You might not think a lot about how your air conditioner operates, but it has to have refrigerant to keep your home cool. This refrigerant is subject to environmental regulation, because of the chemicals it contains.
Subject to when your air conditioner was installed, it may use R-22, R-410A or R-32 refrigerant. We’ll go over the differences and which air conditioner refrigerants are being phased out in Milledgeville and Middle Georgia, as well as how these phaseouts affect you.
What’s R-22 and Why is It Phased Out?
If your air conditioner was put in before 2010, it likely has Freon®. You can discover if your air conditioner has it by calling us at 478-200-5689. You can also check the name plate on your air conditioner condenser, which is situated outside your residence. This sticker will contain details on what type of refrigerant your AC uses.
Freon, which is also known as R-22, has chlorine. Scientists consider R-22 to be bad for the earth’s ozone layer and one that contributes to global warming. The Environmental Protection Agency, which governs refrigerants in the United States, barred its creation and import in January 2020.
I Have a R-22 Air Conditioner. Should I Replace It?
It differs. If your air conditioning is working as designed, you can continue to use it. With yearly air conditioner maintenance, you can expect your system to operate around 15–20 years. However, the Department of Energy says that removing a 10-year-old air conditioner could save you 20–40% on annual cooling costs!
If you don’t get a new air conditioner, it may lead to difficulties if you have to have air conditioning repair in the future, specifically for refrigerant. Repairs might be higher-priced, as only reduced levels of recycled and reclaimed R-22 is available.
With the discontinuation of R-22, many new air conditioners now use Puron®. Also called R-410A, this refrigerant was made to keep the ozone layer healthy. Since it requires a varying pressure level, it doesn’t match air conditioners that rely on R-22 for cooling.
However, Puron still has the possibility to create global warming. As a result, it could also ultimately be phased out. Although it hasn’t been mandated yet for residential air conditioners, it’s likely sometime this decade.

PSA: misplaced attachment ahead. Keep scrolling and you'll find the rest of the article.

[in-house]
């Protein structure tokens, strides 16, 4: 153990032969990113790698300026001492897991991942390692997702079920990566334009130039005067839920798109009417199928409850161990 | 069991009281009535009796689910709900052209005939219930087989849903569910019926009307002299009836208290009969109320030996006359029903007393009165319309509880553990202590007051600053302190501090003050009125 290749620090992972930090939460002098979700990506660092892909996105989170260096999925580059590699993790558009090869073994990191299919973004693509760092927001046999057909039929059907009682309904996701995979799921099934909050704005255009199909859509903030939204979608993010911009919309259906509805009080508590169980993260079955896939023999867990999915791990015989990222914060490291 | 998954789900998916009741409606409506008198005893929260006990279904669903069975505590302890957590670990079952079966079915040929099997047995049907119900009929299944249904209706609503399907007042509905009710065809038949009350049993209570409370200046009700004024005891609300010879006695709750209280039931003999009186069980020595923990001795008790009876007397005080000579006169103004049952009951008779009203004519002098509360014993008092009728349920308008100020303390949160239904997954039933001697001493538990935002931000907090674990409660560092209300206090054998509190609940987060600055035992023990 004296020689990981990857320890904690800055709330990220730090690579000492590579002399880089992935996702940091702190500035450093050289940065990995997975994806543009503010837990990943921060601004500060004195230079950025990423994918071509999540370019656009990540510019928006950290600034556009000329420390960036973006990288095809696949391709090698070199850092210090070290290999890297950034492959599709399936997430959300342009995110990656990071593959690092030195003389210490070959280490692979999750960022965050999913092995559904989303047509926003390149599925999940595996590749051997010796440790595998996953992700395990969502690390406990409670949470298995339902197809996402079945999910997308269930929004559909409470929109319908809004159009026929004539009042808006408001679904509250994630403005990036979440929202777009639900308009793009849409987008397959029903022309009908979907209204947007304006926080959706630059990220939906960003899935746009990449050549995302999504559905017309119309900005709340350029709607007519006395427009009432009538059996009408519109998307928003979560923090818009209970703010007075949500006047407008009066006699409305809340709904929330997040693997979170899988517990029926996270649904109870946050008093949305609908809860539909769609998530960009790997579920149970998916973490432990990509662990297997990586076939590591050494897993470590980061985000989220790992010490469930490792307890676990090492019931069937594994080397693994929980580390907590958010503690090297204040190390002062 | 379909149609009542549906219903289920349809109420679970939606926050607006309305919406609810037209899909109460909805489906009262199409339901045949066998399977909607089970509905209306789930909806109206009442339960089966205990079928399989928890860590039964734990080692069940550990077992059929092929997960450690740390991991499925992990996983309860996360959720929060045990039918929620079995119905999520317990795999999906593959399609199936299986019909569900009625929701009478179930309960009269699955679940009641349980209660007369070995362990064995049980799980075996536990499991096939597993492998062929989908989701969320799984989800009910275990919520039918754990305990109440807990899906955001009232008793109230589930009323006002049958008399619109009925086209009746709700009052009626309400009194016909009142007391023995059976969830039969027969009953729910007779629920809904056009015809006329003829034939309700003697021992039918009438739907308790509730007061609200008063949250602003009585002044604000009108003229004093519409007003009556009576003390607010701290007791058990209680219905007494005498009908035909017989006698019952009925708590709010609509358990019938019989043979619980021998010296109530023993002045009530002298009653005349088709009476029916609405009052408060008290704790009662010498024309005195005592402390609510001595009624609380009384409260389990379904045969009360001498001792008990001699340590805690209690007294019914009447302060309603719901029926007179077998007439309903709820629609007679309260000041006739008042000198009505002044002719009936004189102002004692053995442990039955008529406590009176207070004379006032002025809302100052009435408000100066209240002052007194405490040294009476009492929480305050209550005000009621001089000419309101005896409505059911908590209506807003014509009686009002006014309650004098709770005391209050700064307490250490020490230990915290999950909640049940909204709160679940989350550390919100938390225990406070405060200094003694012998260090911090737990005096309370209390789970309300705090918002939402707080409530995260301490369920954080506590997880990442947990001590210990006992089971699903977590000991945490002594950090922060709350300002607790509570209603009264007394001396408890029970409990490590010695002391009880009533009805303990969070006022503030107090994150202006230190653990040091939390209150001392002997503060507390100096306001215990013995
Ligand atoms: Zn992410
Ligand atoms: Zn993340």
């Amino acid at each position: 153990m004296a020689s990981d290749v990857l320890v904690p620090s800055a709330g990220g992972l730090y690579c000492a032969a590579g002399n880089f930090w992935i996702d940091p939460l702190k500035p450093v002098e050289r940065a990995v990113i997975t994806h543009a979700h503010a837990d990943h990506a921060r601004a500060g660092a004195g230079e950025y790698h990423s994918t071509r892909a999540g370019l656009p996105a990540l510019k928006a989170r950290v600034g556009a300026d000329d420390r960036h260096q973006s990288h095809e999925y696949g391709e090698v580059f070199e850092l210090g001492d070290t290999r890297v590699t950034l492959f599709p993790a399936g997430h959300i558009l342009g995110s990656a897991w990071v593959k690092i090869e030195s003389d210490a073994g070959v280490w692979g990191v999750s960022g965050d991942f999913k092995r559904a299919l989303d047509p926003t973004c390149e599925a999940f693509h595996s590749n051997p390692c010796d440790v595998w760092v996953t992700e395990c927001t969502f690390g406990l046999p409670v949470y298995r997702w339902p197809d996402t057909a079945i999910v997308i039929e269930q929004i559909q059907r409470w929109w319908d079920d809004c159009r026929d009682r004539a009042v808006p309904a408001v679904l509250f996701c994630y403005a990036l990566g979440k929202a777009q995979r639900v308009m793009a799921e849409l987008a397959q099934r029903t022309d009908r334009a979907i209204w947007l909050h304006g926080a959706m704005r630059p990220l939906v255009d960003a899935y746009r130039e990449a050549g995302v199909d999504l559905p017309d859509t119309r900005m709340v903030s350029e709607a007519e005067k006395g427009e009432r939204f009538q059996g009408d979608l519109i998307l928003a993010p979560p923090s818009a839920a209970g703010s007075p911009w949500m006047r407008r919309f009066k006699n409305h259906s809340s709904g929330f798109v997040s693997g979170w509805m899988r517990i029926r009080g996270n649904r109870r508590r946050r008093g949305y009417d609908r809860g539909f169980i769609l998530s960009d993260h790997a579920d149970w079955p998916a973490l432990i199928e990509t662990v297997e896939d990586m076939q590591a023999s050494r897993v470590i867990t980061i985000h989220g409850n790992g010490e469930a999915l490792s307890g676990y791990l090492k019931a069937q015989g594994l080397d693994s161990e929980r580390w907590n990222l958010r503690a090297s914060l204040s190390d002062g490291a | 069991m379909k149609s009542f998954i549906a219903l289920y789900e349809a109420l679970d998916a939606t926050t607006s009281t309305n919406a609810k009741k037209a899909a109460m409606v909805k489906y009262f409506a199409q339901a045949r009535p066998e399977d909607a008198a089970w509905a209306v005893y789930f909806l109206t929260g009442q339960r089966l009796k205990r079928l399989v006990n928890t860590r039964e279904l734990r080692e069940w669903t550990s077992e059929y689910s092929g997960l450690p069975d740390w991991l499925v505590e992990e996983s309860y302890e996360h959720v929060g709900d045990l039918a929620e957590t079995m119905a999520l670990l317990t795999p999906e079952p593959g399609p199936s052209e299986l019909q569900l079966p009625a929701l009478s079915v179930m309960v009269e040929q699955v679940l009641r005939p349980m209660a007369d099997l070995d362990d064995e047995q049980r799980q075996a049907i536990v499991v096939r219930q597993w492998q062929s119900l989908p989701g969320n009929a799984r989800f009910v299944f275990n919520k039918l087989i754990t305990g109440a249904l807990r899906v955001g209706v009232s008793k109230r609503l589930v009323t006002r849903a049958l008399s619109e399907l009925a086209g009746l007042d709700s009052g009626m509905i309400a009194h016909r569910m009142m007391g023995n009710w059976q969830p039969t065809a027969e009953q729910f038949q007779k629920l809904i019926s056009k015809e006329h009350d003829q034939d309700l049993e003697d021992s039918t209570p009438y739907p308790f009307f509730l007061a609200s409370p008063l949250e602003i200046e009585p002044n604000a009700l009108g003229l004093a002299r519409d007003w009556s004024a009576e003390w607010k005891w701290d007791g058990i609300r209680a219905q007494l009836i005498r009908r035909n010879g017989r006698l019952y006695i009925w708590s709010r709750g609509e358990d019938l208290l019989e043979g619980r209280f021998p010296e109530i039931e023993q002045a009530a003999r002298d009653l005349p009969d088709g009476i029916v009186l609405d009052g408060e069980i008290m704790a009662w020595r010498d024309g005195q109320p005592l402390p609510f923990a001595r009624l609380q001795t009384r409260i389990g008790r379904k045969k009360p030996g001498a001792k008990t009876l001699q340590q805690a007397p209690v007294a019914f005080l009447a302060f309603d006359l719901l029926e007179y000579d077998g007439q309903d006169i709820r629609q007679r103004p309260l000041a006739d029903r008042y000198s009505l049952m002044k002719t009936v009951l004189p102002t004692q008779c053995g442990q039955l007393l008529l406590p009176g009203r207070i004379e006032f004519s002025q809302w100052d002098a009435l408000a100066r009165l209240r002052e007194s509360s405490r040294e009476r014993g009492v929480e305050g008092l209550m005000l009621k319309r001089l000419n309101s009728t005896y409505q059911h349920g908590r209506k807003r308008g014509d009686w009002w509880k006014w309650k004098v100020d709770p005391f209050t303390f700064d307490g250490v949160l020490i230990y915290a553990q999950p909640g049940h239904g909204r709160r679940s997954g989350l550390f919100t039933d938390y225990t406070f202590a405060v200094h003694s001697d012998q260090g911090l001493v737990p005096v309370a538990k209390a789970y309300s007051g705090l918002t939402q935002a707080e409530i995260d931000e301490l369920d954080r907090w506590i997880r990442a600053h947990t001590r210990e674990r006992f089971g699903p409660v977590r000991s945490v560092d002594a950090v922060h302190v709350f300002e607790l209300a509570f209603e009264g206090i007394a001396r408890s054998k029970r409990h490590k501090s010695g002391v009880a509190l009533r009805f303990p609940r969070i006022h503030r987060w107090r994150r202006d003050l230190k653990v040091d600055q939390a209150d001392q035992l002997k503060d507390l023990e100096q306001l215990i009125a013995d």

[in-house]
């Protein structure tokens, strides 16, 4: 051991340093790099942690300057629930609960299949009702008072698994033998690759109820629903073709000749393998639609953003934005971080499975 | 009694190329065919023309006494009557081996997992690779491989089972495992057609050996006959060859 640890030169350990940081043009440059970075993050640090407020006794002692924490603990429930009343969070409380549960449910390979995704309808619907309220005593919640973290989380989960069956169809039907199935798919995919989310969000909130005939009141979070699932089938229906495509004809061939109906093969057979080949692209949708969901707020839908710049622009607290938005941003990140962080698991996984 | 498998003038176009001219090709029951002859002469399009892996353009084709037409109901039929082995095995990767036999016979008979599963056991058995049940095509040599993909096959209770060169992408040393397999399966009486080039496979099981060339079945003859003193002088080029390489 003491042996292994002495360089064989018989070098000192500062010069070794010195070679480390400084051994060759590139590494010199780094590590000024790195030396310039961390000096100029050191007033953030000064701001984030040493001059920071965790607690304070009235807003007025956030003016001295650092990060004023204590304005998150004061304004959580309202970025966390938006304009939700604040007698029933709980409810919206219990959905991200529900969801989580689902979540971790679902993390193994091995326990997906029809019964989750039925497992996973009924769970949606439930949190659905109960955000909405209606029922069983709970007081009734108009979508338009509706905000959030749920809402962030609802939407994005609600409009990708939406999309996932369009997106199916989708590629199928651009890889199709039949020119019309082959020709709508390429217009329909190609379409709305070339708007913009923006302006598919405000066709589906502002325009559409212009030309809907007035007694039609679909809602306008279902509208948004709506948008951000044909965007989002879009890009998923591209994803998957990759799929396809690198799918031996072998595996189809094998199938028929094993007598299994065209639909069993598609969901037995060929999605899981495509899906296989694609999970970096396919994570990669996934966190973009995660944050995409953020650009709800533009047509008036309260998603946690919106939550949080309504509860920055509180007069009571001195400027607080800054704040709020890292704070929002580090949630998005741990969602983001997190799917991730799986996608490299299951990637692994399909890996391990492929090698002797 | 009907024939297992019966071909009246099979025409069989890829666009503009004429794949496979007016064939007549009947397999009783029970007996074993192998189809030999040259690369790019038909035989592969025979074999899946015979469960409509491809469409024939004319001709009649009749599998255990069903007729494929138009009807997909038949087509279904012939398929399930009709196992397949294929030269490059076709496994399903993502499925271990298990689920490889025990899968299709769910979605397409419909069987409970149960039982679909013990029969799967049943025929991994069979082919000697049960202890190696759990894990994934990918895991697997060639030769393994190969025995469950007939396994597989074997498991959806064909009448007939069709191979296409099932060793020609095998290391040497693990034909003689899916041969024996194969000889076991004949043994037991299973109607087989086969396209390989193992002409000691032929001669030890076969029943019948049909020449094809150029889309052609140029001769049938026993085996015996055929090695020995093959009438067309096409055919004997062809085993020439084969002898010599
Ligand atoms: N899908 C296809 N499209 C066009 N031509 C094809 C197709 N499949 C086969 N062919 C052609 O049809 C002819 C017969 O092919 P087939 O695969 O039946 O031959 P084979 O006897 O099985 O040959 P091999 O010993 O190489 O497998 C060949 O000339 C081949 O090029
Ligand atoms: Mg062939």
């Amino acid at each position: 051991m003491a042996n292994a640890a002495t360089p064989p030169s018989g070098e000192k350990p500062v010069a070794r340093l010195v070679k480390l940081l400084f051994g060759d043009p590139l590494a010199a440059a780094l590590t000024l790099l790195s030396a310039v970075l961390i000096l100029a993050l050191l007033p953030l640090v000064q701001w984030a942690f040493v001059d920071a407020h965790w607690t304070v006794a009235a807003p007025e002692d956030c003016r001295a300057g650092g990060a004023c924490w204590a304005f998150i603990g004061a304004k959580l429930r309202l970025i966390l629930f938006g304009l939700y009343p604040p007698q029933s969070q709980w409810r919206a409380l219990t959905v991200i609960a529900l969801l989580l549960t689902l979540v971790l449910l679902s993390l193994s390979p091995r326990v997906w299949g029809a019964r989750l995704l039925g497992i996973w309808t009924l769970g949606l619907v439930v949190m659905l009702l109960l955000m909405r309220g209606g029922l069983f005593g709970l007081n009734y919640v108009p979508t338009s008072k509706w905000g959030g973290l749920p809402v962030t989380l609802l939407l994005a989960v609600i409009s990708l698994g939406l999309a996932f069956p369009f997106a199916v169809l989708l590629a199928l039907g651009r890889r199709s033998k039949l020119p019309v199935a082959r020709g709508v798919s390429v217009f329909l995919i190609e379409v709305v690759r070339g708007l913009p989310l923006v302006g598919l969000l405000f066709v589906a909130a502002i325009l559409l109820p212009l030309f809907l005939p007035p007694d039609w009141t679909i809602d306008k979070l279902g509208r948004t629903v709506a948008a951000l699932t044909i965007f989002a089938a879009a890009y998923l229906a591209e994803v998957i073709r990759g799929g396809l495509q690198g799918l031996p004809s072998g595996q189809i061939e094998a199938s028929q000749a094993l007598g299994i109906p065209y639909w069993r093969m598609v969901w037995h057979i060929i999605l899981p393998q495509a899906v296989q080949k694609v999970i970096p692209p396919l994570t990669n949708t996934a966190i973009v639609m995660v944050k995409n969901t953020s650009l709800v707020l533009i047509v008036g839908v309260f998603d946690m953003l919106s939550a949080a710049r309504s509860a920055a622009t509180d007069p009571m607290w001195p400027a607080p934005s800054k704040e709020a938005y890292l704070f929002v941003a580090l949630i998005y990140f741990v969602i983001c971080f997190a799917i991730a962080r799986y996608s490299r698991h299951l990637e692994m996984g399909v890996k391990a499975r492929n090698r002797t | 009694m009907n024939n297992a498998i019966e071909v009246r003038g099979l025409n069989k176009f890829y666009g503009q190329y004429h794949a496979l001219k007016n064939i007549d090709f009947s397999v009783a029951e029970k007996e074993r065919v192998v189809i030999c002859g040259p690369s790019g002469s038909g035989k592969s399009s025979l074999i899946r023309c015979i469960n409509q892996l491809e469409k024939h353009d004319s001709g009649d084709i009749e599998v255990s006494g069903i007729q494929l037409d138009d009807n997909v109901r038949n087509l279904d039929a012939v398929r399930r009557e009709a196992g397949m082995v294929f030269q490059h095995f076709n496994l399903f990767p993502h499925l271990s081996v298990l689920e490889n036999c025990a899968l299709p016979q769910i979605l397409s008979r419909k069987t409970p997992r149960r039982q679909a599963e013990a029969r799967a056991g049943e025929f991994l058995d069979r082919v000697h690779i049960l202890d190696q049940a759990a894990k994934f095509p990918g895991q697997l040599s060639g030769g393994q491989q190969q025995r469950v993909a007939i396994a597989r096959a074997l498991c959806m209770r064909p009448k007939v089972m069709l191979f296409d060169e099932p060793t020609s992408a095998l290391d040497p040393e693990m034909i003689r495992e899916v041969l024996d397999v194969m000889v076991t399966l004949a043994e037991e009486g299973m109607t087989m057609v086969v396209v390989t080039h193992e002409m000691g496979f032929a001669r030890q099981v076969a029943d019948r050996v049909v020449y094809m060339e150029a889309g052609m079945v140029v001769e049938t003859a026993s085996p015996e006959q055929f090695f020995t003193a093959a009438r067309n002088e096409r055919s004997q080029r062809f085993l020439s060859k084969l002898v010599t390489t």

What Refrigerant Will Take Over R-410A?
In preparation of the discontinuation, some manufacturers have begun using R-32 in new air conditioners. This refrigerant rates low for global warming possibility—approximately one-third less than R-410A. And it also lowers energy use by around 10%, according to the Intergovernmental Panel on Climate Change’s Fourth Assessment Report. That’s savings that could be forwarded on to you through your electrical bills.
Air Concepts of Middle Georgia Can Provide Support with All Your Air Conditioning Needs
In summary, the alterations to air conditioner refrigerant probably won’t concern you a whole lot until you have to have repairs. But as we went over previously, repairs connected to refrigerant could be more costly since there are the restricted levels available.
In addition to that, your air conditioner typically stops working at the worst time, often on the hottest day when we’re experiencing a lot of other calls for AC repair.
If your air conditioner relies on a discontinued refrigerant or is more than 15 years old, we suggest upgrading to a modern, energy-efficient air conditioner. This ensures a stress-free summer and can even reduce your electrical costs, especially if you get an ENERGY STAR®-rated air conditioner. Plus, Air Concepts of Middle Georgia provides many financing options to make your new air conditioner fit your budget. Contact us at 478-200-5689 to get started today with a free estimate.